Fundamental Principles:
1.      God owns it all; His people are only stewards.  (Psalm 50:10 – “For every animal of the forest is mine, and the cattle on the thousand hills.”  Psalm 24:1 – “The earth is the Lord’s and everything in it, the world, and all who live in it.”)
God, the Creator, owns everything and has entrusted His people with the stewardship responsibilities for resources, talents, and time.  This fundamental principle encourages givers to be wise stewards of all God’s provisions.  The major question is how much to keep and how much to give.
2.      God wants to bless.  (Acts 20:35 – “It is more blessed to give than to receive.”)  Blessing accompanies generosity.  Paul, in accepting gifts from the church at Philippi said, “Not that I am looking for a gift, but I am looking for what may be credited to your account” (Philippians 4:17).
3.      God knows how much is needed.  (Philippians 4:19 – “And my God shall supply all your needs according to his glorious riches in Christ Jesus.”)  God knows the exact amount of “supplies” that are in the best interests of His children to have.  In some cases this may be a tremendous amount of money, and in other cases it may be little.
4.      Planning and diligent work are required.  (2 Corinthians 9:7a – “Each man should give what he has decided in his heart to give…”)  The phrase “decided in his heart” which indicates the need to plan wisely before God.  The principle of wise planning applies to discipleship in Luke 14:28 and can also be applied to the process of organization and planning for the future.  (“Suppose one of you wants to build a tower.  Will he not first sit down and estimate the cost to see if he has enough to complete it?”)
5.      We must use Biblical principles and ethics to “help people give.”  (2 Corinthians 9:7b – “…not reluctantly or under compulsion for God loves a cheerful giver.”)  God does not want His people “forced” or under undue pressure to give.  It should be a voluntary, cheerful response to the God who provides all blessings.
6.      Raising money is inextricably linked to the Great Commission and Gospel message.  (2 Corinthians 9:13 – “…your confession of the gospel of Christ, and for your generosity in sharing with them and everyone else.”)  Fulfilling the Great Commission requires the financial support of God’s people for the church, ministers, missionaries, workers, materials, and support systems.  Gifts meet needs, help to fulfill plans, and enable the Gospel to be spread throughout the world.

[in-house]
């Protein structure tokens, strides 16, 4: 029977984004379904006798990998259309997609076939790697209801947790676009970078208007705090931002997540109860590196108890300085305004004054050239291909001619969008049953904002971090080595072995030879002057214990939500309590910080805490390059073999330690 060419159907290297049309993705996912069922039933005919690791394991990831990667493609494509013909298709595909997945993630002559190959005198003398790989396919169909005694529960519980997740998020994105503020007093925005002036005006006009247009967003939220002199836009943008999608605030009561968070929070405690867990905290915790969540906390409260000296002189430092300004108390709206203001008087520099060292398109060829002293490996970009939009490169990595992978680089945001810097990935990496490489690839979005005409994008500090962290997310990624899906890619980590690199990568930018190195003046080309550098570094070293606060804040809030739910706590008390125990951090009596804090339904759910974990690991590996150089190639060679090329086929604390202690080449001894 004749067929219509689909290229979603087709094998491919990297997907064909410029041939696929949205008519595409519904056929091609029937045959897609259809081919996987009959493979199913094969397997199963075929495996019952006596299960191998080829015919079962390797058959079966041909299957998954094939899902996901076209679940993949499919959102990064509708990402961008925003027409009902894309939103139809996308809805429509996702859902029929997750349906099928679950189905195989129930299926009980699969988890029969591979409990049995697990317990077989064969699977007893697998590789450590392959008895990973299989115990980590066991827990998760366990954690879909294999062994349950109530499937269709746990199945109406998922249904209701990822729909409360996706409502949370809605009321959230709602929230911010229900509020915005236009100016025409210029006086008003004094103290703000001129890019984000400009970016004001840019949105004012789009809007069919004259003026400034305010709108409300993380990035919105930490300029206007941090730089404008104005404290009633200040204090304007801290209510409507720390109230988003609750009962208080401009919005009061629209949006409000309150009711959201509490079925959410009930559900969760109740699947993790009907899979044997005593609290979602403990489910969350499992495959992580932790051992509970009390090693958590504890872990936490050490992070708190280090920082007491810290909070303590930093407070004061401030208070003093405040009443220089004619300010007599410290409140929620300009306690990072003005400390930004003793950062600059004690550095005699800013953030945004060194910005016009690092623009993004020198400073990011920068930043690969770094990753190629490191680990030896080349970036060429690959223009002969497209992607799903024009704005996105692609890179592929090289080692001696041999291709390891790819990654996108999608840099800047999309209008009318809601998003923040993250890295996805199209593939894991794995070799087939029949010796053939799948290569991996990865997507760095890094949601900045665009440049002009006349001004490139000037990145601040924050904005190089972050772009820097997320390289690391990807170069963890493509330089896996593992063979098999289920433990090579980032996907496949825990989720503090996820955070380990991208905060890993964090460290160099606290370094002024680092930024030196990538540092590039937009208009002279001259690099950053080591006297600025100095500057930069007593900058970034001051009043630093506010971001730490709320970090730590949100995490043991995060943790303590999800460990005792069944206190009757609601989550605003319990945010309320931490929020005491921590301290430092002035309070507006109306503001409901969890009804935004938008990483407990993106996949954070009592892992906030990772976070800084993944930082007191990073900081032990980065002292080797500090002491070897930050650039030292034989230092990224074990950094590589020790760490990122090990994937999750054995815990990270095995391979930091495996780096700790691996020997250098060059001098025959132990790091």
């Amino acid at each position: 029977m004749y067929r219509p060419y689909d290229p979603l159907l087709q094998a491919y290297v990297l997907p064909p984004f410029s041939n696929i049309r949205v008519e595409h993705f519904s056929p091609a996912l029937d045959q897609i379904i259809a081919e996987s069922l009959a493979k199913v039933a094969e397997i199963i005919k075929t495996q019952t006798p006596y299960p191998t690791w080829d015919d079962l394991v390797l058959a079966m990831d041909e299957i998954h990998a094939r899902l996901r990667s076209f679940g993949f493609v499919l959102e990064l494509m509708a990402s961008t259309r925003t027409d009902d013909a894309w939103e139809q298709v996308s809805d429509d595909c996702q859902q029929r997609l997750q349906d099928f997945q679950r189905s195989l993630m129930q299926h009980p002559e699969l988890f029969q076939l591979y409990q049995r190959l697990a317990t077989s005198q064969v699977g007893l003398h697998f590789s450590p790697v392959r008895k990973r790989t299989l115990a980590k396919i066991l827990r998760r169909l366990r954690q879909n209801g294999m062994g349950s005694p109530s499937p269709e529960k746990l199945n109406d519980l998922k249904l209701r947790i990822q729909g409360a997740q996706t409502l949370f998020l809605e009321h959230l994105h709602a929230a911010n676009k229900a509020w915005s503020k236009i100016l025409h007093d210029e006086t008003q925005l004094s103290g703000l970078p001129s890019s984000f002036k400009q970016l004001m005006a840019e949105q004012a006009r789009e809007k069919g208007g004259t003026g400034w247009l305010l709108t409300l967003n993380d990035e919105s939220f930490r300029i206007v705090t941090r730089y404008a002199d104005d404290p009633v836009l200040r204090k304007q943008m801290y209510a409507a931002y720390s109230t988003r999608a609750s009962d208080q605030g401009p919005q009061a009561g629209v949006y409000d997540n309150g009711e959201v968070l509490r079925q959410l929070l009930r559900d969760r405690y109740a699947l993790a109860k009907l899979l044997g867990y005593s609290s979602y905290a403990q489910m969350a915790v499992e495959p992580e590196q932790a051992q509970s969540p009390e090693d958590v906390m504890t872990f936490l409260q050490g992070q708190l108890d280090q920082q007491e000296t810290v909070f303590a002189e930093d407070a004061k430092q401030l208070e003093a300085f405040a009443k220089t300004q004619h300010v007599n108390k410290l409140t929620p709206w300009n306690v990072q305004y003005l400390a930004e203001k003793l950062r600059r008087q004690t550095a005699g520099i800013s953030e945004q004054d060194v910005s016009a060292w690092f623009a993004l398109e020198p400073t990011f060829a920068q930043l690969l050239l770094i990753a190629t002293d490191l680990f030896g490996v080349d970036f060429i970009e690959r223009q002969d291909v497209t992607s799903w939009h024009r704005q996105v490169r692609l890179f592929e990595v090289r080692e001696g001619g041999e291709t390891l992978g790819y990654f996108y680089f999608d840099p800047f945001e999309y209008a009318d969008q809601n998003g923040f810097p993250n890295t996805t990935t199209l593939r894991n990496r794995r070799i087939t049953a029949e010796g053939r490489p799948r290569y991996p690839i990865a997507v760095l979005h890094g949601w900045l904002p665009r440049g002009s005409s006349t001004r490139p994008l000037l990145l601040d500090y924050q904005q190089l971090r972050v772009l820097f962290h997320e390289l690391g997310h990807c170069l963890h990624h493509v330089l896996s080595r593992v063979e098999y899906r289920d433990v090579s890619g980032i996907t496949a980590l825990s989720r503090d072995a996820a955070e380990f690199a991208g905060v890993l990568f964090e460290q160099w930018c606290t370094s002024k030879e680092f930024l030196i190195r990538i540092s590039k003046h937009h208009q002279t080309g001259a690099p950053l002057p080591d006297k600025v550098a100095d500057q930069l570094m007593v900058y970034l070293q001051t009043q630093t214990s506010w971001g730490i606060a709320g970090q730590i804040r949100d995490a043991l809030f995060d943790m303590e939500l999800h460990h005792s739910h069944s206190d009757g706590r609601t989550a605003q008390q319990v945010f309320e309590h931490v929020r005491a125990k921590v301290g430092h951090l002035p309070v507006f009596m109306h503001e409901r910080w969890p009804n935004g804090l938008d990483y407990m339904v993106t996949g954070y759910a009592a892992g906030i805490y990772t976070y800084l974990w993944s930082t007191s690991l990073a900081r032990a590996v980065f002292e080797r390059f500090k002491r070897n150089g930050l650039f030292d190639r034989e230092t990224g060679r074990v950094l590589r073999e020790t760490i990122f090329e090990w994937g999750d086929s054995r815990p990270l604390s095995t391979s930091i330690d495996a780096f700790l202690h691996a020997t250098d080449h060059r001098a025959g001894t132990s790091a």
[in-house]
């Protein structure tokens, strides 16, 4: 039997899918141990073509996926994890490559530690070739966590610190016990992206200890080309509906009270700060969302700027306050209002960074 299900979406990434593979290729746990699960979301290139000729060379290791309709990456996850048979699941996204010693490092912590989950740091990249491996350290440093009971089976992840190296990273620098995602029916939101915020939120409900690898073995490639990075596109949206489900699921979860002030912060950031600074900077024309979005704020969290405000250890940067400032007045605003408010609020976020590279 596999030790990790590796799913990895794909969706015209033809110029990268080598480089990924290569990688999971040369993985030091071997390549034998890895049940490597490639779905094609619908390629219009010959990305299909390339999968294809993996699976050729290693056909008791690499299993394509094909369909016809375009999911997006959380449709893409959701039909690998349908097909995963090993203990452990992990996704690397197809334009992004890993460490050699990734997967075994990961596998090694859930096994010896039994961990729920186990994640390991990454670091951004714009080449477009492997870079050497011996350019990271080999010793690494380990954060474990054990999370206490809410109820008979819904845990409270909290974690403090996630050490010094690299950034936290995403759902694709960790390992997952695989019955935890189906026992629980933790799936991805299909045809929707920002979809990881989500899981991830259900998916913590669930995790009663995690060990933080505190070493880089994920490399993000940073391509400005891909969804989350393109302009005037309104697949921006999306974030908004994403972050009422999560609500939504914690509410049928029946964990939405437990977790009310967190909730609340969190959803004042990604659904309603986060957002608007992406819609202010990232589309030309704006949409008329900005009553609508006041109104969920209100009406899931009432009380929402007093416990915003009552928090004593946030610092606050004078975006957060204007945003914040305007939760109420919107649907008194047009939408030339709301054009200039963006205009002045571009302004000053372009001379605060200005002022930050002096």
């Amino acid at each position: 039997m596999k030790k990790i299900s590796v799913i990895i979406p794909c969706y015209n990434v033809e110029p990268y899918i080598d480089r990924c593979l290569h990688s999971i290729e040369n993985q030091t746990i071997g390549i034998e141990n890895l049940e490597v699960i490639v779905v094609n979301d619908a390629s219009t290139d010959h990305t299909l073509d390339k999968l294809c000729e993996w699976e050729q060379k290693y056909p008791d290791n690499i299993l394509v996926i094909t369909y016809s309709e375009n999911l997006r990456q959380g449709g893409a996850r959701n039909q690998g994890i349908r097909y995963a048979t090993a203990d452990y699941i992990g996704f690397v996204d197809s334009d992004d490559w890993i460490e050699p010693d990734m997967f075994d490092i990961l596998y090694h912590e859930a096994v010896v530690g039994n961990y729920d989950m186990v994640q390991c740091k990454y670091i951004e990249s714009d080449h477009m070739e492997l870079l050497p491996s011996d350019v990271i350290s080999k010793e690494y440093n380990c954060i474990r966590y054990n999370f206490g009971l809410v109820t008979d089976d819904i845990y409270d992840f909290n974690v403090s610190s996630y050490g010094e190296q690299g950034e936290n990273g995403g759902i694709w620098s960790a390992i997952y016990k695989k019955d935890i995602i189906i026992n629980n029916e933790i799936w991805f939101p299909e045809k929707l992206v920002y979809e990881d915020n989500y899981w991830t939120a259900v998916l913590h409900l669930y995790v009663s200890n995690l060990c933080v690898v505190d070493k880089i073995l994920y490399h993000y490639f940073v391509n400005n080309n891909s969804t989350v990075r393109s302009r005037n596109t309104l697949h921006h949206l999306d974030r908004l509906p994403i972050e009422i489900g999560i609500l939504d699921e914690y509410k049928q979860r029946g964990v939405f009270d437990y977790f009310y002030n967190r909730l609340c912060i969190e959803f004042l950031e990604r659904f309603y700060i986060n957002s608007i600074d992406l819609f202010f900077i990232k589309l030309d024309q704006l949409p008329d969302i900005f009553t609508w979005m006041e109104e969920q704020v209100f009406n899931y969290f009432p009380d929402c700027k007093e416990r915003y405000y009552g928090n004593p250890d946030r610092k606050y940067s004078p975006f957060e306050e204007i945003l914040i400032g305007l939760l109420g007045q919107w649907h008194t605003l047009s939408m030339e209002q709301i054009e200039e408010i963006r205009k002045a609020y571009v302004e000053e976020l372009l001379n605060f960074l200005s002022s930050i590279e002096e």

“Where your treasure is, your heart will be also” (Matthew 6:21).  God wants our hearts!  The church can help people have a heart for God by creating an environment that sees fundraising as “a spiritual ministry that involves partnering with God and His people in distributing financial resources.”
©2018 Wayne Lynch, All Rights Reserved

The Complex Reasons for School Shootings

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Bobby Brasher, Affiliate Consultant

The reasons for school shootings are many and complex. Many people, including some of our politicians, focus on one factor: gun control. The topic of gun control leads and supports their agenda. Yet, there are a wide variety of ongoing reasons and factors for shootings:

  • Guns are many and available to people who don’t need to have one
  • The decay of moral character (Video games, violence and the devaluation of life in our society – particularly with our young people)
  • The decline of the family unit and parental involvement
  • The approach to mental health and the lack of availability and treatment
  • The architecture and design of our schools, as well as lack of training for faculty and staff

All of the above are contributing factors in school shootings. Until we address each through awareness, action, and training, we may continue to experience mass violence. Your thoughts?

©2018 Bobby Brasher

School Safety Threat Assessment

School Safety Threat Assessment is the first step to making your campus safe and secure. Historically, schools have been designed and built for easy entrance and easy exit. They were never built to protect and guard from an attack.

Now, we find ourselves trying to reinforce and defend structures and buildings that were never designed to deter or prevent an attack.

A thorough threat assessment is the first step towards student safety. Our safety and security consultants are veteran military law-enforcement with instructor certifications. In the coming weeks, I will break down the components for the security of your school and your students.

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Bobby Brasher, Affiliate Consultant